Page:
at ‘peace’ Mass
Women’s league lifts spirits in bush
By Chris Lindsay
Money raised by the Catholic Women’s League has provided much appreciated hampers of food and other goods for farming families in the Brewarrina district of NSW suffering from one of the harshest droughts on record.
League council member Margaret Bouffler says that the plight of families in the bush led the league to approach the Sisters of Charity Outreach Country Care Line which was in touch with the needs of country people, especially through its Women on the Land connection.
As a result of this contact, the league sent a cheque for $1000 to Dominican Sr Margaret Cameron at Brewarrina, where the drought began in 2000.
The money was used to buy goods from Brewarrina’s two local stores and prepare 50 $40 hampers, 30 of which were distributed to families in the immediate area and the rest to the local rural finance counsellor for distribution further afield.
“The owner of the local general store knew only too well the needs of his customers and what they were doing without to stretch their dwindling incomes to provide food for their families,” Mrs Bouffler said.
“So, at his suggestion, items such as toilet paper, disinfectant and insect repellent were included. Items we consider essential can suddenly become secondary when money runs out.”
This first donation caused a flow on effect.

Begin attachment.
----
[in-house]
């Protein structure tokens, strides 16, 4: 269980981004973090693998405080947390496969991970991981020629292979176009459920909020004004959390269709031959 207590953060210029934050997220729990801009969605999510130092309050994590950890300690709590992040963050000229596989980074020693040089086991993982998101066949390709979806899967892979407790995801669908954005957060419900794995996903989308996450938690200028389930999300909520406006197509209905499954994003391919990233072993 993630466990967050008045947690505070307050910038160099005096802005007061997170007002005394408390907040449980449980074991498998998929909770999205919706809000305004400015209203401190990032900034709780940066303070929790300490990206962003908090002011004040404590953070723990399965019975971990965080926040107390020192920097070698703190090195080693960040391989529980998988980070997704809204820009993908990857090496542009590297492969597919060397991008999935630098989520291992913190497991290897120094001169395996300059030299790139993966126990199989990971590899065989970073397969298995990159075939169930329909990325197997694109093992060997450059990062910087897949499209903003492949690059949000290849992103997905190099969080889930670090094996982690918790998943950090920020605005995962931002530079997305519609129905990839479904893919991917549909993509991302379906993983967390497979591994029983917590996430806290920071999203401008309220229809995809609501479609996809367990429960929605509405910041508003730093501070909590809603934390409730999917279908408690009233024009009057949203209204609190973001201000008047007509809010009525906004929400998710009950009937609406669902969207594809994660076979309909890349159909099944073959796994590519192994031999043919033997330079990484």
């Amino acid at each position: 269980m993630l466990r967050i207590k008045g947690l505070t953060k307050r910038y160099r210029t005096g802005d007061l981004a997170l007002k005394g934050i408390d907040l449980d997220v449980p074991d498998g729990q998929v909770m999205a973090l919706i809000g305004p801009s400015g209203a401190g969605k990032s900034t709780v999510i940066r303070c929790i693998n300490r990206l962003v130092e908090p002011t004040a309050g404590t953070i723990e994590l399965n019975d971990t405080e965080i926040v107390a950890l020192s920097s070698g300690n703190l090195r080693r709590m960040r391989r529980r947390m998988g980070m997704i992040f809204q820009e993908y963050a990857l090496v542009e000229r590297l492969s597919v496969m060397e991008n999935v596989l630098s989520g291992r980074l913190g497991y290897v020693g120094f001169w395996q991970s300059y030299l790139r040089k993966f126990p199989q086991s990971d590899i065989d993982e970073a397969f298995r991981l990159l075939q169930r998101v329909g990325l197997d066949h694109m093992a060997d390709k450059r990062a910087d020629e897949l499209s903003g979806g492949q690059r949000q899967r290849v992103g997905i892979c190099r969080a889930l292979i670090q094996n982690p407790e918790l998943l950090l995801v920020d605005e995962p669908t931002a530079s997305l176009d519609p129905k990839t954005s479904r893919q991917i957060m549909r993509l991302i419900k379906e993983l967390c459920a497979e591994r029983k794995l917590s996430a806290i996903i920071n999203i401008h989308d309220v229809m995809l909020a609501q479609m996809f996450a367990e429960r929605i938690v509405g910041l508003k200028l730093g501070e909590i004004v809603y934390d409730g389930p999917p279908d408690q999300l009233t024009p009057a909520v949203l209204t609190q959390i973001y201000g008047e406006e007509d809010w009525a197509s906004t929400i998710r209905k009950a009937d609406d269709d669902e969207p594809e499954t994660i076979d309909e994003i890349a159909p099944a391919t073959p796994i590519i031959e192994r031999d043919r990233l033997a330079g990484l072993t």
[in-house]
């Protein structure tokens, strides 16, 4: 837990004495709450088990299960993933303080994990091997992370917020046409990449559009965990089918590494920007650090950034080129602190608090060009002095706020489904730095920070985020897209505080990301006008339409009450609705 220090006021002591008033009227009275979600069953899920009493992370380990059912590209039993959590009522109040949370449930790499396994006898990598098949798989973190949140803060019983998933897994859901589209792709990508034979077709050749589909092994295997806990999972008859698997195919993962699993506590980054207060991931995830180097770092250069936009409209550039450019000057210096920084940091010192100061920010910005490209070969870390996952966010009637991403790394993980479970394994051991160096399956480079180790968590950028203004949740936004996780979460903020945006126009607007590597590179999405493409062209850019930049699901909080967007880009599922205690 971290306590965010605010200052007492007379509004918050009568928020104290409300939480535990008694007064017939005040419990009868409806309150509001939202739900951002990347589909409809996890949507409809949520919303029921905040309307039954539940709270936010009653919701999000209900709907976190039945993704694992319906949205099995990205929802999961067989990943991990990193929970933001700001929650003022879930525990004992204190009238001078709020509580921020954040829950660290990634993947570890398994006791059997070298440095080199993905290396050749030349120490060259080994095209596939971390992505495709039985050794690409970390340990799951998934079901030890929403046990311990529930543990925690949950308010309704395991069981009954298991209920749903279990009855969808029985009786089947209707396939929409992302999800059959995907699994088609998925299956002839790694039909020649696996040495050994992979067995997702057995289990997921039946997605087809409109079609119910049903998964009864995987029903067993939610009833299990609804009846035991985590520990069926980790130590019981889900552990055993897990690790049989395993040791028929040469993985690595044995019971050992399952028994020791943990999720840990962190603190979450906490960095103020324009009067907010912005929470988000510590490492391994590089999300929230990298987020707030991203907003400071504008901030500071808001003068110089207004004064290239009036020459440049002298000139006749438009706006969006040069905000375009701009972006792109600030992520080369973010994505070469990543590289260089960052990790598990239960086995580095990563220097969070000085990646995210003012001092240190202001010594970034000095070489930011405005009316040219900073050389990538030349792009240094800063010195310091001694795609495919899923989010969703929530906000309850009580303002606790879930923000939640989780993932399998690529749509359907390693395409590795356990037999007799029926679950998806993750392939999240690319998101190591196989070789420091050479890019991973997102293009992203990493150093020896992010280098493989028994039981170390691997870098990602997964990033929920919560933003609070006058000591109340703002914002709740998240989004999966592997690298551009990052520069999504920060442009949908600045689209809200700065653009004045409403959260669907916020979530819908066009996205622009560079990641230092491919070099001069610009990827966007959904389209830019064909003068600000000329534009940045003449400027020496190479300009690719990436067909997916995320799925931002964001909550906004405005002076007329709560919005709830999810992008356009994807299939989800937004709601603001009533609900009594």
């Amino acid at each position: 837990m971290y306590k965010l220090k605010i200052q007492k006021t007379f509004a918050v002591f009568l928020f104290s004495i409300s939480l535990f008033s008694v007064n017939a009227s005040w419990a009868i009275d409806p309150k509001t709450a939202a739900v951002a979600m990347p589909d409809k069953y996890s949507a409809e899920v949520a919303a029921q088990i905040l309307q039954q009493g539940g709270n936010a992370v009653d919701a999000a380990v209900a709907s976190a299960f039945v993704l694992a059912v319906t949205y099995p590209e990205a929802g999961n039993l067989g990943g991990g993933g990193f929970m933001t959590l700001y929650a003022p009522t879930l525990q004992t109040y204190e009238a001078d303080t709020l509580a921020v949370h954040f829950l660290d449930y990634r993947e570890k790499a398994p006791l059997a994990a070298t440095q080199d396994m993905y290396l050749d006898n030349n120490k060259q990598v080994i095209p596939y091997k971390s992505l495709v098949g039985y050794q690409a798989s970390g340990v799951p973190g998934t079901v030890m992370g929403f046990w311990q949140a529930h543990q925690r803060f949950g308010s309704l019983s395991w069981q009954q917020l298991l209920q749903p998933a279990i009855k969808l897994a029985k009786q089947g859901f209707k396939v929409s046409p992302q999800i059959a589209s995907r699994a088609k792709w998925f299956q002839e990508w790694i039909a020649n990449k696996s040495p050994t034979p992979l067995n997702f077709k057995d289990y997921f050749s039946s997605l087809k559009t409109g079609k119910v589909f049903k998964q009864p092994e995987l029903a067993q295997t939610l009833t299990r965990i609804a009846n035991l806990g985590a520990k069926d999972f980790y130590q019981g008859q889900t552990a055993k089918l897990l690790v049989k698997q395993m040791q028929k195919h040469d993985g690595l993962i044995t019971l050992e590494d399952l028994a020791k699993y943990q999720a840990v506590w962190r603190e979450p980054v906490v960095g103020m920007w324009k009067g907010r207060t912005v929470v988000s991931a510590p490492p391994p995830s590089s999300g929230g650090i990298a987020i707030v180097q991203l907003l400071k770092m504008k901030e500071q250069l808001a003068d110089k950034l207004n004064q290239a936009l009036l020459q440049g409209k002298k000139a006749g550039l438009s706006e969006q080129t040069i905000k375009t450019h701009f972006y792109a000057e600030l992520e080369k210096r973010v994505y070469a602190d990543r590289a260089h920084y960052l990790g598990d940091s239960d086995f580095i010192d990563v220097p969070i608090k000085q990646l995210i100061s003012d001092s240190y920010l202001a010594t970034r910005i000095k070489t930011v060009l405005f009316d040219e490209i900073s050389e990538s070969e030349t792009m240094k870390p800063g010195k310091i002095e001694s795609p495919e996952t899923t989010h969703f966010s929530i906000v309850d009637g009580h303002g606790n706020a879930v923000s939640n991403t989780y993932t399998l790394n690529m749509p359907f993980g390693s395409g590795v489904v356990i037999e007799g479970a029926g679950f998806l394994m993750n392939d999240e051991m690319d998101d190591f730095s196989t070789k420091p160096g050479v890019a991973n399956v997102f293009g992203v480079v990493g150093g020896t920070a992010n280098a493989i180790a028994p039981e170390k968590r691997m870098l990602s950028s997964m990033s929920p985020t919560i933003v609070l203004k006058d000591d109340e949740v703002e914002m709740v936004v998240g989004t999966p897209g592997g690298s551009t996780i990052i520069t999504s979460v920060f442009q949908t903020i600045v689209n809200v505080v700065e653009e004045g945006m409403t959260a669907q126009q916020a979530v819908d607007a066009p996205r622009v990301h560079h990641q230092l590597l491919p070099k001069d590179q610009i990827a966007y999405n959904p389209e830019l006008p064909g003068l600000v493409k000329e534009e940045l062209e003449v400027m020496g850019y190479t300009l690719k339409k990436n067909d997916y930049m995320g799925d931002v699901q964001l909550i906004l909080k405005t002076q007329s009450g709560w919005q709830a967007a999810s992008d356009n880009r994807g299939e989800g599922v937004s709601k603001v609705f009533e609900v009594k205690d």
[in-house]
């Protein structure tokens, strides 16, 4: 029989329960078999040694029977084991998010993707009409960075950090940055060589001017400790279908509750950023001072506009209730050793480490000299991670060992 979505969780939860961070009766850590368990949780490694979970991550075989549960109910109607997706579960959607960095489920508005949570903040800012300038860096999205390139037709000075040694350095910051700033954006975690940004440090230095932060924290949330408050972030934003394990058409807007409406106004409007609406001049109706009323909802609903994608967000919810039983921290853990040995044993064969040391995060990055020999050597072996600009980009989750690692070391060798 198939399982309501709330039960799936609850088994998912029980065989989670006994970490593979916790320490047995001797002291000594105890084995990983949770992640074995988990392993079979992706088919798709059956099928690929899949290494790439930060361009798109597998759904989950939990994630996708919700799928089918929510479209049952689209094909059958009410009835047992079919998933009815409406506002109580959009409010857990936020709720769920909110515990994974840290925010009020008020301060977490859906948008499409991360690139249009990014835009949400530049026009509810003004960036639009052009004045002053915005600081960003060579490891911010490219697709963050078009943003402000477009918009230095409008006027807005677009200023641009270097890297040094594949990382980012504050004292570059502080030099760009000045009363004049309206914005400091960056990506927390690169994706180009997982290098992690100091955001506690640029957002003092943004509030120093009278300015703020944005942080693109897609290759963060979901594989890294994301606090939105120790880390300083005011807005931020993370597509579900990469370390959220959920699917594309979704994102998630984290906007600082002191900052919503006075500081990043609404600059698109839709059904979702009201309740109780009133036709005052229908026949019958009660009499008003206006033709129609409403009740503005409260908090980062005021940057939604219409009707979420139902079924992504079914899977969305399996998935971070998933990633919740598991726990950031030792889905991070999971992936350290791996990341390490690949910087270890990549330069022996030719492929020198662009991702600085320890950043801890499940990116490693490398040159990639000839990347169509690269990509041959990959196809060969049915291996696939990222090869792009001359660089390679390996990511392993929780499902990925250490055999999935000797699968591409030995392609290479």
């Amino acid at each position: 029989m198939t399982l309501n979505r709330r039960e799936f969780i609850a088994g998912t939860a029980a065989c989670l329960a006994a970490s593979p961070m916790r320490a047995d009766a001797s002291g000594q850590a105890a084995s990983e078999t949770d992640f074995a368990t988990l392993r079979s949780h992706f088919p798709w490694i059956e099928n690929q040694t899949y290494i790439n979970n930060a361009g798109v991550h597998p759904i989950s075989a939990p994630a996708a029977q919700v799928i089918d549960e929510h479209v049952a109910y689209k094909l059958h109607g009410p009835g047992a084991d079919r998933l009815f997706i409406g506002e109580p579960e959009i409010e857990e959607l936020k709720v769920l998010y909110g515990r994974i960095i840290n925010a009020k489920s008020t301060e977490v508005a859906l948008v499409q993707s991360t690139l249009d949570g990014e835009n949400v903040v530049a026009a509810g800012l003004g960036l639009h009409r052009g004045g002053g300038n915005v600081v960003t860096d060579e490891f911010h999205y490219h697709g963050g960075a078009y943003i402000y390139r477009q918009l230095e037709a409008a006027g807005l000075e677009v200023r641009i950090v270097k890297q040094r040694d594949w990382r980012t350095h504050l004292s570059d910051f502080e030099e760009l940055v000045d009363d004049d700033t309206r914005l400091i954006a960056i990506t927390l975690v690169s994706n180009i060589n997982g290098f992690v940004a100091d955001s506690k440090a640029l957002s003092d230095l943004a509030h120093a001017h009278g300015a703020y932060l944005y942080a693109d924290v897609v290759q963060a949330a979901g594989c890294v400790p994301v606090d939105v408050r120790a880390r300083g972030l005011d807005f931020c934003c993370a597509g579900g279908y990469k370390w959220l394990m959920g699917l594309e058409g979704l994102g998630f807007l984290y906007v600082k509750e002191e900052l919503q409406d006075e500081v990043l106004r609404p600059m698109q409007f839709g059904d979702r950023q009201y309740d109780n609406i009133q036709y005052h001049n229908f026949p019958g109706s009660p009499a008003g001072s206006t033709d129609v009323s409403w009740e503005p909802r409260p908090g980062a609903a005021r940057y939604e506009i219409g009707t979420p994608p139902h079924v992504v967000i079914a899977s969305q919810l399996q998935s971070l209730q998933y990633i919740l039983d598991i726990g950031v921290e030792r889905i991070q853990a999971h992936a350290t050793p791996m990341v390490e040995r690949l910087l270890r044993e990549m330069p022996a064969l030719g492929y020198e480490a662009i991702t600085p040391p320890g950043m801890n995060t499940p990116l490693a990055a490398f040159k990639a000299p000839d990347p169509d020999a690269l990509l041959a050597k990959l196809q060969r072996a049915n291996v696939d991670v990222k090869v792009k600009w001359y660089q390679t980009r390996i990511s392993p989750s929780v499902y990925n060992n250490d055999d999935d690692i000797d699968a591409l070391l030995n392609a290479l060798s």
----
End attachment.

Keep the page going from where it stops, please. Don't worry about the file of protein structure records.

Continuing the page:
There were also donations of $565 from the league’s Sydney annual general meeting and $500 from the Malabar Branch.
Kingsgrove collected $500 which was sent to Sr Pat Bradly at Werris Creek; Clifton Gardens branch sent $900 through the Rural Religious Women’s Group which works to support families in the Tullamore, Lockhart and Balranald districts.
The Oatley branch raised $400 for Parkes which was distributed through the St Vincent de Paul Society.
“Local organisations know where the need is greatest and spending the money in the townships helps everyone,” Mrs Bouffler said.
One league member told her husband of the donations; he suggested similar action to the local Rotary and golf clubs and soon another $2000 was on its way to Brewarrina, together with $200 from the Enfield branch of the league.
“The stories of what happened to the donations are starting to come back to us,” Mrs Bouffler said. “One woman was grateful to receive $200, which she immediately gave to her local general store where she had an ever-growing debt.
“The shopkeepers are carrying their customers through this difficult time now that the banks have left.
“Another woman said on receiving $200: ‘Oh, that will nearly pay to buy water for a week’.
“How difficult it is for us in the city to appreciate the burden of paying $200 every week for water!
“One of our members said: ‘We know our efforts are small in relation to the ongoing drought disaster but we want our country friends to know how much we care and how hard we are praying that rain will come soon.’
“We know from messages received that while the donations are greatly appreciated the real thanks is the knowledge that country and city are one when trouble comes.
“Fortunately recently there has been some rain, but the drought is still with us. We need a lot more.”